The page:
How The NCLEX Works (Part II): What To Expect At The Testing Center
This article is the second direct response to the many inquiries that test-takers have made regarding the the National Council Licensure Examination (NCLEX). The purpose of this two-part essay is to discuss how the NCLEX is administered and what to expect.The NCLEX remains vitally important to your future as a nurse because you will not be granted a nursing license anywhere in the United States if you have not taken and passed this exam. And if you do not have a valid nursing license, you will not be able to legally work as a registered nurse (RN) or licensed practical nurse (LPN).
The first part of this two-part essay explains in detail how computerized adaptive testing works. You are now reading the second part of this two-part essay, which is going to describe what to expect at the very moment that you take your seat in front of the computer at the testing center.
First of all, NCLEX is always administered at a Pearson Vue testing center. There are more than 200 Pearson Vue testing centers operating in the United States at any given time. In addition, 18 international testing centers are in operation.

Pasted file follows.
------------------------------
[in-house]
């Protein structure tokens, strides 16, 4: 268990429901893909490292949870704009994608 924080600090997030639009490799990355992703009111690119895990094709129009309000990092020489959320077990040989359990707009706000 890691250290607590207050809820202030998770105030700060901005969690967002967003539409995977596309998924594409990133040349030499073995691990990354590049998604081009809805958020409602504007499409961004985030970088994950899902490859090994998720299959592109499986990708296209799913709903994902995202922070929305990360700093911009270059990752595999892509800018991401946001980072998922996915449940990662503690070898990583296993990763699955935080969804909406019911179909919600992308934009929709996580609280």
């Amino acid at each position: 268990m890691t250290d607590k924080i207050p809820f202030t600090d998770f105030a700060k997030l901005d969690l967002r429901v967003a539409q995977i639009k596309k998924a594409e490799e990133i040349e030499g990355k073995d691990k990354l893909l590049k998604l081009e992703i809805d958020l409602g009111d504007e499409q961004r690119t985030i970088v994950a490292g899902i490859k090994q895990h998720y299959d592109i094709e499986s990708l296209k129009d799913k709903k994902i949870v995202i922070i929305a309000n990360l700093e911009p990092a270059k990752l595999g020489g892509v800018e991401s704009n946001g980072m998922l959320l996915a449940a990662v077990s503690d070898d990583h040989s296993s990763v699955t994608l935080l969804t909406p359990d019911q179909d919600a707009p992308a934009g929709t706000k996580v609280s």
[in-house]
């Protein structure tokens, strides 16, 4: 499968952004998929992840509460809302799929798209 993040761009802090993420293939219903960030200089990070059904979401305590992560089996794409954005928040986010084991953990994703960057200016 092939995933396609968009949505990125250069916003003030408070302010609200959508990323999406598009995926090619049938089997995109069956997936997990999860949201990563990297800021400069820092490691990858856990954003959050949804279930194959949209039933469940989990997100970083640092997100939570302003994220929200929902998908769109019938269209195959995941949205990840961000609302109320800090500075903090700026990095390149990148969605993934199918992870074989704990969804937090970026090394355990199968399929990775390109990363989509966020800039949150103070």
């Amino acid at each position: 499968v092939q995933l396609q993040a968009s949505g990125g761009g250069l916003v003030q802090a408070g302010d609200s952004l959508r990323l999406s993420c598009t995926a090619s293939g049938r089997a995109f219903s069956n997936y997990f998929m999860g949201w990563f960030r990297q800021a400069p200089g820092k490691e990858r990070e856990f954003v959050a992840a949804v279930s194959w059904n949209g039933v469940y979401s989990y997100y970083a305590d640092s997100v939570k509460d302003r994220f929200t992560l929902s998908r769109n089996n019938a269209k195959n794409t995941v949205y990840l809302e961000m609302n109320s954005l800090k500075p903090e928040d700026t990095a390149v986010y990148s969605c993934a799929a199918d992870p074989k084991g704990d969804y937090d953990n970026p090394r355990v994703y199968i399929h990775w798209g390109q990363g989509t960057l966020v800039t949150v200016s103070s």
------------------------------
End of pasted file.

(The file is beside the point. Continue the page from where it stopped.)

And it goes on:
Test-takers are permitted to have one dry-erase board and one set of headphones at each testing station. A calculator will be available to assist in solving those pesky dosage calculation questions. However, it is not a hand-held calculator. Rather, it is the type of virtual calculator that displays in the corner of one's computer screen. Test-takers may drag and drop the calculator to an area of the computer screen that they prefer.
The NCLEX is comprised of three parts: a tutorial, the actual exam, and a survey that will appear after your test ends. The tutorial is mandatory, only lasts a few minutes, and is designed to acclimate the the test-taker to how the rest of the exam will work. After finishing the tutorial, the exam will begin. The exam does not end until the computerized adaptive test reaches a pass/fail determination, the maximum number of questions have been answered, or the test-taker simply runs out of time. After the exam has been completed, a survey will appear on the computer screen. Even though the survey is purely optional, you are encouraged to complete it.
NCLEX-PN test-takers have five hours to complete the exam, and those who take NCLEX-RN have a maximum of six hours. You will be taking NCLEX in a room with multiple computers and testing stations. A proctor and a camcorder will be monitoring the activities in the room.
As always, preparation is the key to conquering the NCLEX. Hopefully some of your nervousness and test anxiety will be alleviated if you know what to expect before you sit in front of that computer at the testing center. Good luck to you!Last edit by Joe V on Jun 28, '12
About TheCommuter, ASN, RN
TheCommuter is a moderator of allnurses.com and has varied experiences upon which to draw for her articles. She was an LPN/LVN for more than four years prior to becoming a registered nurse.
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